Words of Wisdom – Bhagavad Gita – Chapter 1: 32-37

Arjuna speaks to Krishna:

Krishna and Arjuna
Krishna and Arjuna

“O Chief of Cowherds [Krishna was a cowboy in his youth], I have no desire to win this war for the sake of kingship and happiness. What to us is kingly power and the pleasures it brings?

In these verses we see how Arjuna has begun to view this war. He assumes that it is all about having rulership of a kingdom, and having the power and the perks that go with it—pleasure and enjoyment.

“Those for whose sake we desire these things—kingship, pleasure and enjoyment—they are all here ready to do battle, willingly abandoning their lives and riches:

“Teachers, fathers, sons, grandfathers, maternal uncles, fathers in law, grandsons, brothers in law, thus kinsmen.

We read this list before in the previous issue, but now Arjuna is now getting a reality check on who is on this roster. He is coming to realize that the major players on both sides are descended from the same ancestors—everyone is related to everyone else, and every reason they have for getting into this war in the first place is going to leave no one to enjoy the spoils. They are going to kill each other.

“I have no desire to kill them for a kingdom, even though they are bent on killing us, Slayer of Madhu*, not even for the sovereignty of the three worlds.

* Slayer of Madhu – An epitaph of Krishna who is an incarnation of Vishnu, the Sustainer, who killed the demon Madhu (‘destroyer of delight’).

“For the Sovereignty of the Three Worlds”

Arjuna uses this statement to emphasize his opposition to the war, for most would willingly fight for this alone, but Arjuna says no, “not even for the sovereignty of the three worlds”. What is the significance of the ‘three worlds’, and why would anyone covet rulership over them?

The sovereignty of the three worlds refers to rulership, or control, of the body, the emotions and the mind. I think we would agree that most people would see this as a desirable goal worth fighting for, but Arjuna is saying that not even for this will he go forward with this terrible war. This is how affected he is by the realization of who and what he is up against.

Three Worlds

The three worlds are earth, sky and heaven, the worlds of humans, ancestors and gods.

The earth is the body. The sky, or atmosphere, is emotions. Heaven is mind-no-mind.

In the body, the earth is below the diaphragm, the sky is above the diaphragm, and heaven is above the third eye.

The body is the physical plane, the earth. The feelings are the atmosphere, the astral, or emotional body, which permeates and extends beyond the physical body. Mind-no-mind is heaven, the etheric, or causal body that permeates the head and brain.

These are some of the different ways the concept of the ‘three worlds’ is thought of.

“What joy would there be for us in striking down the sons of Dhritarashthra, Krishna? Misfortune would surely cling to us by having killed them.

“Therefore we are not justified in killing the sons of Dhritarashthra, our own kinsmen, O Janardana*. How, having killed our own people, can we be happy?

* Janardana – ‘Agitator of Men’, an epitaph of Krishna, an incarnation of Vishnu, the divine sustainer, maintainer and protector of life. Arjuna is throwing it in Krishna’s face in this verse—Krishna is the Sustainer of Life, yet he is urging a war.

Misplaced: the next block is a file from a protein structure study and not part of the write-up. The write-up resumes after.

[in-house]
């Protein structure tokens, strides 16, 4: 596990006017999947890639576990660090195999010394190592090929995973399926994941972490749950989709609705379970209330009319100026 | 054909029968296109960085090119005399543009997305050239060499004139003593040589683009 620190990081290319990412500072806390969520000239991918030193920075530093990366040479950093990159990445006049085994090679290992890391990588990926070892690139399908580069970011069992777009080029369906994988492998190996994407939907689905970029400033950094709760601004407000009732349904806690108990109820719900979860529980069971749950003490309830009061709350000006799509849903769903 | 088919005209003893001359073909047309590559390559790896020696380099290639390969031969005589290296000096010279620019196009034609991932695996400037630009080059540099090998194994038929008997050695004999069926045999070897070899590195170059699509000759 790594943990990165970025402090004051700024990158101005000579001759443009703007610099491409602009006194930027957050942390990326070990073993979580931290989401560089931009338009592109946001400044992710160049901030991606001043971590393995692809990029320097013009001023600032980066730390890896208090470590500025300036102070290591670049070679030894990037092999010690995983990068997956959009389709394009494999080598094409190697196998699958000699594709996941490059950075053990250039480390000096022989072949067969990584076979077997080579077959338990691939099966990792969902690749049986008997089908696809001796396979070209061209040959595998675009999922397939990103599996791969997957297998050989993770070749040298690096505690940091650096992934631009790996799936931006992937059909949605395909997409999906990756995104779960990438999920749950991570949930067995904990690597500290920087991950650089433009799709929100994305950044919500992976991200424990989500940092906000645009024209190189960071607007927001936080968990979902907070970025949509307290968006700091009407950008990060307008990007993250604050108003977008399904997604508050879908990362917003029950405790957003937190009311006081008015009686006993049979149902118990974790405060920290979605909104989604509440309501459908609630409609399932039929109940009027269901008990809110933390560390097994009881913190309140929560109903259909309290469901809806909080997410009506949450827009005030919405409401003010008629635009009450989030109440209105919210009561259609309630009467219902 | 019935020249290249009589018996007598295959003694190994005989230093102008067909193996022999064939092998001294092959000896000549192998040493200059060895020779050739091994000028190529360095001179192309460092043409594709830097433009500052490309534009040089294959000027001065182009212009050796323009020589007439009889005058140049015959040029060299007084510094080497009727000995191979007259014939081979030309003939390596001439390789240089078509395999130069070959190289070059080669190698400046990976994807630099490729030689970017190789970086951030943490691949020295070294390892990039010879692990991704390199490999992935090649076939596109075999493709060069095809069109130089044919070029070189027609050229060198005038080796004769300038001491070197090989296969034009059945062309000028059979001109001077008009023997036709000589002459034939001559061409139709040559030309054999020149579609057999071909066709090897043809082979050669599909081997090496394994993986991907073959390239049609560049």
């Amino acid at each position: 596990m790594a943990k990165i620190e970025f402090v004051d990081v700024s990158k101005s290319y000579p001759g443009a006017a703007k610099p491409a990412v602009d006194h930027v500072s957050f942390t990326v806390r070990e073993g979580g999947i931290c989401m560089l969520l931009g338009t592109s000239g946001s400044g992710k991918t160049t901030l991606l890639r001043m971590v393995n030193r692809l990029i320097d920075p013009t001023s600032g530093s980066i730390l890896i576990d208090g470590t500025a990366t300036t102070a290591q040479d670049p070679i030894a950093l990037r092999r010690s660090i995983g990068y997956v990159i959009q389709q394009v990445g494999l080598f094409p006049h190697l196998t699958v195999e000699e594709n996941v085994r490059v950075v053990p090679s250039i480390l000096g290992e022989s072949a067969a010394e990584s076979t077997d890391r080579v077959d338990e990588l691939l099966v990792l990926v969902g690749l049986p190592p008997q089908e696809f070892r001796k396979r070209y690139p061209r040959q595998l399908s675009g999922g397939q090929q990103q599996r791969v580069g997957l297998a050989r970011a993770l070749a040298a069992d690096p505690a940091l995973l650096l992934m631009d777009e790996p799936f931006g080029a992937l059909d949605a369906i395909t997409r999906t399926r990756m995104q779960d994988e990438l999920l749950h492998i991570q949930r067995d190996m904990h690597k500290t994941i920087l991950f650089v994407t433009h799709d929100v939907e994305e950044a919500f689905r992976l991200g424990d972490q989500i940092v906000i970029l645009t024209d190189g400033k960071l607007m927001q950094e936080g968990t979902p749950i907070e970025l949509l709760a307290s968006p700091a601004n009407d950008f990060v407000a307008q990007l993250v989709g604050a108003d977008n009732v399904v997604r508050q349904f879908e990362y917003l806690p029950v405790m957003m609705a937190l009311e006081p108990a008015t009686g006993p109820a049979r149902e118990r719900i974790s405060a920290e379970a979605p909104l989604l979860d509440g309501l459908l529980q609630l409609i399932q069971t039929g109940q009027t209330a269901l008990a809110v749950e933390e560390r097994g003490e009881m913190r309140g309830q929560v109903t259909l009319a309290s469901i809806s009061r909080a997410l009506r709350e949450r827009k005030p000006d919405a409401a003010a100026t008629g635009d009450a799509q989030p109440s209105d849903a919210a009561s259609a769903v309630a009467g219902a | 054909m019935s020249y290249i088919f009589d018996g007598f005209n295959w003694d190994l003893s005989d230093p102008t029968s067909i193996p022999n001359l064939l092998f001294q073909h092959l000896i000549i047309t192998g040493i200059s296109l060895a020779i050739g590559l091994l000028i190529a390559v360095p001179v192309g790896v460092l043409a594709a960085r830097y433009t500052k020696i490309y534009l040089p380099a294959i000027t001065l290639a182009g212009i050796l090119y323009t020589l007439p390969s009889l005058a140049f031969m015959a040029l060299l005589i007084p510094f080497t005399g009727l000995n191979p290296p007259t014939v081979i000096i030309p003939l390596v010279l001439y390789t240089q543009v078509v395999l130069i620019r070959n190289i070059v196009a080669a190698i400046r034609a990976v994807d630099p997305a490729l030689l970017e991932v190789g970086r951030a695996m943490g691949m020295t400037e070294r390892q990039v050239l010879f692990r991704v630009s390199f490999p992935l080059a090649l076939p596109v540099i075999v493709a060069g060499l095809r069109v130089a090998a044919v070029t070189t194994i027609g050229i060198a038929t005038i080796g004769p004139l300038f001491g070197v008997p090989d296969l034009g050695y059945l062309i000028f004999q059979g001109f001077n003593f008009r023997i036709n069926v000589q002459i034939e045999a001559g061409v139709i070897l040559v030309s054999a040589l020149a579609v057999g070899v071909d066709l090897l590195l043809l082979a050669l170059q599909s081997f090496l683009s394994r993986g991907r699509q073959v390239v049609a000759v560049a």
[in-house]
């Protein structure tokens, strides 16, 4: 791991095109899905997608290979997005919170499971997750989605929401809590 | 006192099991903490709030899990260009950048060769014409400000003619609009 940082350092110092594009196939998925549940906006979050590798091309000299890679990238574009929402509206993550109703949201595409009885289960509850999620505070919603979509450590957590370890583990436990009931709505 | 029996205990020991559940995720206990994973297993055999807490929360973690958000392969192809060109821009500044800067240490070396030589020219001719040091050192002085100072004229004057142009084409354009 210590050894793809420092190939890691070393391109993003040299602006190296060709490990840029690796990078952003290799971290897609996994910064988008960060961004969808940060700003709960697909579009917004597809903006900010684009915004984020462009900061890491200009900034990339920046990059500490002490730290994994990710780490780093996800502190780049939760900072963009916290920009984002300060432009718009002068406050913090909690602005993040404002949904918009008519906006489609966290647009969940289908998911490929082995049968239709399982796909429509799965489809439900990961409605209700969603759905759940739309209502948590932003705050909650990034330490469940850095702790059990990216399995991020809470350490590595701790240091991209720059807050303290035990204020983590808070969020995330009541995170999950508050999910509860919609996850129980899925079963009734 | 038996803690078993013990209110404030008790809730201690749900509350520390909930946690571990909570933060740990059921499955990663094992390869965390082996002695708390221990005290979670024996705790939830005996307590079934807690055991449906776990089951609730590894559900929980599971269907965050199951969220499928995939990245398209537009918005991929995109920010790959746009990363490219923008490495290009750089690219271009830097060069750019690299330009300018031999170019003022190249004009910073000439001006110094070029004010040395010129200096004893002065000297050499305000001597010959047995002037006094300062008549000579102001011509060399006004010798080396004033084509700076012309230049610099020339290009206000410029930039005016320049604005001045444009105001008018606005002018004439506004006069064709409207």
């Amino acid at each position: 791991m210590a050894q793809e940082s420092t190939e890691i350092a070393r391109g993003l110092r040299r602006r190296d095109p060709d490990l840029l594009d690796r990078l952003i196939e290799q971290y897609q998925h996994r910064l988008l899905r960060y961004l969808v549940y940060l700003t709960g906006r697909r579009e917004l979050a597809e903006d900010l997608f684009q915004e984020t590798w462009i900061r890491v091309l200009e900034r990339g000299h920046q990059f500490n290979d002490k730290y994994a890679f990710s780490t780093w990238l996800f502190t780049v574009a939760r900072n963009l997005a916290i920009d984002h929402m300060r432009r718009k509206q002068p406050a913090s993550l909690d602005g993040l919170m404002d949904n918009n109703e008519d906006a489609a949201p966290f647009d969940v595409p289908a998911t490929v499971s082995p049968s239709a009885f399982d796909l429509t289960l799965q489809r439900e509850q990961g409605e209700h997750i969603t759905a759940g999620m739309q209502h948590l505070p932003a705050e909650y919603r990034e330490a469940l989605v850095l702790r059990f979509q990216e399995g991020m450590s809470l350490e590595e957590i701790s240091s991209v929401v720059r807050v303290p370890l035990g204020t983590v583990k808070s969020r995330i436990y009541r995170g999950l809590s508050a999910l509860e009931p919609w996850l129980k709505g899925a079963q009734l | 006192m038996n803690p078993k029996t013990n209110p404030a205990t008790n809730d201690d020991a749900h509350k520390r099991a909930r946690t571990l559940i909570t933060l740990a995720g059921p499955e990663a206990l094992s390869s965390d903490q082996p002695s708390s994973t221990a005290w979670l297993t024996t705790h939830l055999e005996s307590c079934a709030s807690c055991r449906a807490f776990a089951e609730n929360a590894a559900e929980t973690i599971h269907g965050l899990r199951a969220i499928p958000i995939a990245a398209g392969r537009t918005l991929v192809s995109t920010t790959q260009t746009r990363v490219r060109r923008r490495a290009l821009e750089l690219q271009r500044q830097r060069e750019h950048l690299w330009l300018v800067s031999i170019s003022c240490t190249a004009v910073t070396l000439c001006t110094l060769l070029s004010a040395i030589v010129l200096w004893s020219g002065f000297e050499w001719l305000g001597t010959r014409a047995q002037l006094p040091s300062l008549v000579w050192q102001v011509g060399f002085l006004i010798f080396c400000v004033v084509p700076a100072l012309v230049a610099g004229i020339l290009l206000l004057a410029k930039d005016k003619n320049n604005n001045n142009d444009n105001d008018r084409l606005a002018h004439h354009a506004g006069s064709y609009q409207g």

In a very short time, Arjuna has talked himself out of going forward with the war against his enemies. He cannot justify it. He sees it in terms of his own history, what he knows, and what he has been taught, and it just doesn’t add up. He sees it as logically wrong—remember Drona (‘reasoning’)? He was Arjuna’s teacher, but he is fighting on the side of Arjuna’s enemies.

You will recall that the “sons of Dhritarashthra”, the “enemies”, represent the desires of the mind. Arjuna has begun to doubt the wisdom of doing away with them. After all, if there are no desires to fulfill, whence comes happiness?


The enemy armies outnumber Arjuna’s, and Krishna’s army is among them. But Arjuna has chosen to have Krishna drive his chariot over having the use of His armies—Arjuna has put God in the driver’s seat.

Durga Ma

Beautiful Krishna Images courtesy of rajbgm.wordpress.com


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Spiritual Teachers – One or Many

For those of you who are stuck, up against doubts or misconceptions, or are simply impatient, it may be helpful to consider a spiritual teacher (guru, spiritual master). While searching it is a good idea to be mindful of some of the things associated with teachers, such as the practices they teach, and when to stop shopping around and settle on one—this is an inner conflict that many people have, especially in the West where information is God and searching can lead to interminable shopping. Never settling on any one teacher can lead to “guru hopping” or becoming an “eclectic”, neither of which will ever lead to the depths so desperately sought.

And then there is the vast difference between seeking knowledge and seeking a teacher, which are often confused.

The Teacher

Where spiritual practices are concerned, it is best to have only one teacher. Otherwise there can be no way for any teacher to correctly guide you. Because you cannot reflect things specific to any one practice, misunderstandings and mistakes will be made. This is a huge disadvantage to youSo as a matter of getting good guidance, having only one teacher is vitally important.

Also, if a teacher is in possession of oral teachings that cannot be written but conveyed only orally to individuals at crucial points in their practice, that teacher will have to know that a student is committed and loyal to that teacher and that path before these teachings can be passed on. From the teacher’s point of view, this is critically important. This situation exists in all spiritual paths, whether it is known about or not by those outside these teachings.

So shop, but find your spiritual home before you discover that you have spent years digging shallow holes when by digging deeply, there is gold to be found in them there hills! Think of your teacher as your Sadhana Teacher, the teacher that is home for you, where you can come by appropriate guidance and make the quickest progress. Stick to the sadhana (spiritual practices) that teacher gives you, and to his or her teachings concerning that sadhana.